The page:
Pills may no longer prove beneficial for the treatment of aggression in people with intellectual disabilities, for a new study has revealed that antipsychotic drugs may not be the best cure for aggressive tendencies like road rage, domestic violence, head banging etc.
Antipsychotic drugs, normally used for schizophrenics, have been prescribed for treating aggression in intellectually disabled patients since long. However, the researchers could not find any evidence to prove its effectiveness and suggested a more expensive treatment like psychological intervention.
"Antipsychotic drugs are widely used because they are cheap and at high doses they sedate people," the Lancet quoted Eric Emerson at Lancaster University, an expert in the behaviour of intellectually disabled people, as saying.
This international research project, led by Peter Tyrer, based at Imperial College London, examined 86 intellectually disabled people at various clinics in England, Wales and at one centre in Australia.
It was found that patients who were being treated for aggression were given either two of the antipsychotic drugs, respiridone or haloperidol, or they were given a placebo.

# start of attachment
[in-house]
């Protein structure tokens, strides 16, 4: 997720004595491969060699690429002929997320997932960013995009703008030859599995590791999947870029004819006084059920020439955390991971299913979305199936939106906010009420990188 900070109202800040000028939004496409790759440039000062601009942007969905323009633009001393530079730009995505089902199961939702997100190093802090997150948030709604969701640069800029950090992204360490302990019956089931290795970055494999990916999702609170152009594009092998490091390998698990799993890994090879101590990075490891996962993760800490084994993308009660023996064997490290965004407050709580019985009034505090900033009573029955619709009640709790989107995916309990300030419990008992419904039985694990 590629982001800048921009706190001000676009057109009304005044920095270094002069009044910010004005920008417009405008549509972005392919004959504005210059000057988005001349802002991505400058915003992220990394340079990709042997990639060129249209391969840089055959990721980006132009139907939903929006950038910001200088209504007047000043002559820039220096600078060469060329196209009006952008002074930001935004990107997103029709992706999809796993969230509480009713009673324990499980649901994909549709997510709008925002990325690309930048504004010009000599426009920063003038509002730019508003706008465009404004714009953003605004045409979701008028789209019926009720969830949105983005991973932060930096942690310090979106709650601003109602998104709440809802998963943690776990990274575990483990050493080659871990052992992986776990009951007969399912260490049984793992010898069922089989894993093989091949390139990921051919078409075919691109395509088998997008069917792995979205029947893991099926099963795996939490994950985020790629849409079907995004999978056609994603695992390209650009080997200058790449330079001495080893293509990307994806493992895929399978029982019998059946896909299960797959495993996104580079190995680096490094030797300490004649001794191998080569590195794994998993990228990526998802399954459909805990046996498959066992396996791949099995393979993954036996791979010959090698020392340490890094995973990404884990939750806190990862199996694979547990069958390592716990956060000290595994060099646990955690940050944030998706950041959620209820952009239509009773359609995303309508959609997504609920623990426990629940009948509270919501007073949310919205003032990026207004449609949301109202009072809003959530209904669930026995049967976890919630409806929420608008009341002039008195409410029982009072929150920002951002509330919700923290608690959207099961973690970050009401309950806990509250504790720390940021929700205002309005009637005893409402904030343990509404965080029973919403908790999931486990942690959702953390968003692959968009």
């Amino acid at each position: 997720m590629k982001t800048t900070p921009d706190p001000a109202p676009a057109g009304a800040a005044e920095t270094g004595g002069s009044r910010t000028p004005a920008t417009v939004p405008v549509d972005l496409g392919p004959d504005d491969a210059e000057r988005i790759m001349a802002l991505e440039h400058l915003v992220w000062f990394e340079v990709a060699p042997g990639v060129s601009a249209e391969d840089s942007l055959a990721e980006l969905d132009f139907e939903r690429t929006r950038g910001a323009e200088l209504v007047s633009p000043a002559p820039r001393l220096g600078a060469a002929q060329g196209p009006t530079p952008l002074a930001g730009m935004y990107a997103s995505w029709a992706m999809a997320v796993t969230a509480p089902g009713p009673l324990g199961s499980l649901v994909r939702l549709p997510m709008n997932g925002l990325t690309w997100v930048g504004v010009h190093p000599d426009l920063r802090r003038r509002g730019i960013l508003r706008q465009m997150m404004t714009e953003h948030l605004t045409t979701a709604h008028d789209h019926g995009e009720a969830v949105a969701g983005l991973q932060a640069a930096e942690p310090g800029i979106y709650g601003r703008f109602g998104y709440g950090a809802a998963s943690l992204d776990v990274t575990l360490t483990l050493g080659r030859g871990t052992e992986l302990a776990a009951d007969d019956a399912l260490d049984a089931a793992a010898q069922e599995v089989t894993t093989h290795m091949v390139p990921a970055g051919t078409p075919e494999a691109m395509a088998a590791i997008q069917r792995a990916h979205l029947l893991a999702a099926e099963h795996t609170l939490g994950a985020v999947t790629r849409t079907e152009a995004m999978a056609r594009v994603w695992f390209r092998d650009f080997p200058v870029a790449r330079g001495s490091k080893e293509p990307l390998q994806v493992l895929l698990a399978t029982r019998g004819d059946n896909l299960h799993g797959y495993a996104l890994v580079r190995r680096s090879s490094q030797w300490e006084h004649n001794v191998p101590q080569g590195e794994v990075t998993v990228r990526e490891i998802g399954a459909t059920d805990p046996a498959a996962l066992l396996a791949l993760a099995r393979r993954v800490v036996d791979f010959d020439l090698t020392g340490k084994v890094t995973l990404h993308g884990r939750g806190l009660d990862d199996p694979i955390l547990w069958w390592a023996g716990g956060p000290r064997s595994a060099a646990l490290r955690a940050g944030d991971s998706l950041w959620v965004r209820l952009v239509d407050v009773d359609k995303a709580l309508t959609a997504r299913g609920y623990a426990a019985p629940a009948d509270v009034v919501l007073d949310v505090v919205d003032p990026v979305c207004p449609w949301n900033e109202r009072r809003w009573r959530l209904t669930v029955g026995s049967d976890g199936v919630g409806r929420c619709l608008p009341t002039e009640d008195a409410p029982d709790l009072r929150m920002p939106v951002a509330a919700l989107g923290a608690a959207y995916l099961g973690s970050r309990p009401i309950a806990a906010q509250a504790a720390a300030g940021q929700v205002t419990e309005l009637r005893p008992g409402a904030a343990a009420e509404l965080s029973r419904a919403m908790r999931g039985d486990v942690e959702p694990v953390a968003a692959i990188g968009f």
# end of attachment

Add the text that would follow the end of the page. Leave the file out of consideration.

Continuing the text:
These drugs, work by blocking dopamine D2 receptors in the brain and thus result in less dopamine in the limbic pathway of these patients, and do not reach the part of the brain associated with addiction, reward and fear. Dopamine is a key neurotransmitter of arousal.
"The drugs dampen down all behaviours, not just aggression," said John Taylor, president elect of the British Association for Behavioural and Cognitive Psychotherapies.
Respiridone and haloperidol are dirty drugs, with lots of side effects like drooling, shaking, seizures, dry mouth, weight gain, skin rashes and so on," said Tyrer.
A careworker, who did not know which medication the patients had taken, assessed the behaviour of patients taking these drugs against a standard measure of aggression at 4 weeks, 12 weeks, and 26 weeks.
Though, a substantial decrease was noticed at 4 weeks with all three treatments, placebo topped with a 79 percent success rate as compared to 58 percent for respiridone and 65 percent for haloperidol. However, all the three treatments had similar effects at subsequent stages.
These results question the use of antipsychotic drugs in the treatment of aggressive behaviour, according to the researchers.
Psychological intervention, which is a more expensive treatment, instead of medication, is given to people of average intelligence who get aggressive. These include people who suffer extreme road rage or are violent towards their loved ones.
Now Tyrer is chairing a group for the UK's National Institute of Clinical Excellence, for making guidelines for treating aggressive behaviour in people with intellectual disability.